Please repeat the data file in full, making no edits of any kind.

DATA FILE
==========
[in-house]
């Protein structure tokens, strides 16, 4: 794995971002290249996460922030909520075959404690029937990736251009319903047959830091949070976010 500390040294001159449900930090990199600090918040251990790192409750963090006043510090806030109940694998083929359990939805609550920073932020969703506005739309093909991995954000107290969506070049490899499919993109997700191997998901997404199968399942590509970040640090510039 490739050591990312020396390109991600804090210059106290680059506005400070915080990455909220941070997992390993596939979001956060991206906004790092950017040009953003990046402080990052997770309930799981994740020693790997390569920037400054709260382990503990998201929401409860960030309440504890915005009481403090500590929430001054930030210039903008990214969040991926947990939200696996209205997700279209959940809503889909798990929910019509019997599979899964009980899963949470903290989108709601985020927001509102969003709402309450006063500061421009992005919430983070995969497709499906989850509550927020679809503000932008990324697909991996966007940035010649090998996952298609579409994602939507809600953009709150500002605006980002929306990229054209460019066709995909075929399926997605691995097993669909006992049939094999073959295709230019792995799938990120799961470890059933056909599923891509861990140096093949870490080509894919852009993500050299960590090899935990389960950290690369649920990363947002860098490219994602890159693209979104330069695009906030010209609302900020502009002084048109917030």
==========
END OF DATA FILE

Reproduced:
[in-house]
């Protein structure tokens, strides 16, 4: 794995971002290249996460922030909520075959404690029937990736251009319903047959830091949070976010 500390040294001159449900930090990199600090918040251990790192409750963090006043510090806030109940694998083929359990939805609550920073932020969703506005739309093909991995954000107290969506070049490899499919993109997700191997998901997404199968399942590509970040640090510039 490739050591990312020396390109991600804090210059106290680059506005400070915080990455909220941070997992390993596939979001956060991206906004790092950017040009953003990046402080990052997770309930799981994740020693790997390569920037400054709260382990503990998201929401409860960030309440504890915005009481403090500590929430001054930030210039903008990214969040991926947990939200696996209205997700279209959940809503889909798990929910019509019997599979899964009980899963949470903290989108709601985020927001509102969003709402309450006063500061421009992005919430983070995969497709499906989850509550927020679809503000932008990324697909991996966007940035010649090998996952298609579409994602939507809600953009709150500002605006980002929306990229054209460019066709995909075929399926997605691995097993669909006992049939094999073959295709230019792995799938990120799961470890059933056909599923891509861990140096093949870490080509894919852009993500050299960590090899935990389960950290690369649920990363947002860098490219994602890159693209979104330069695009906030010209609302900020502009002084048109917030």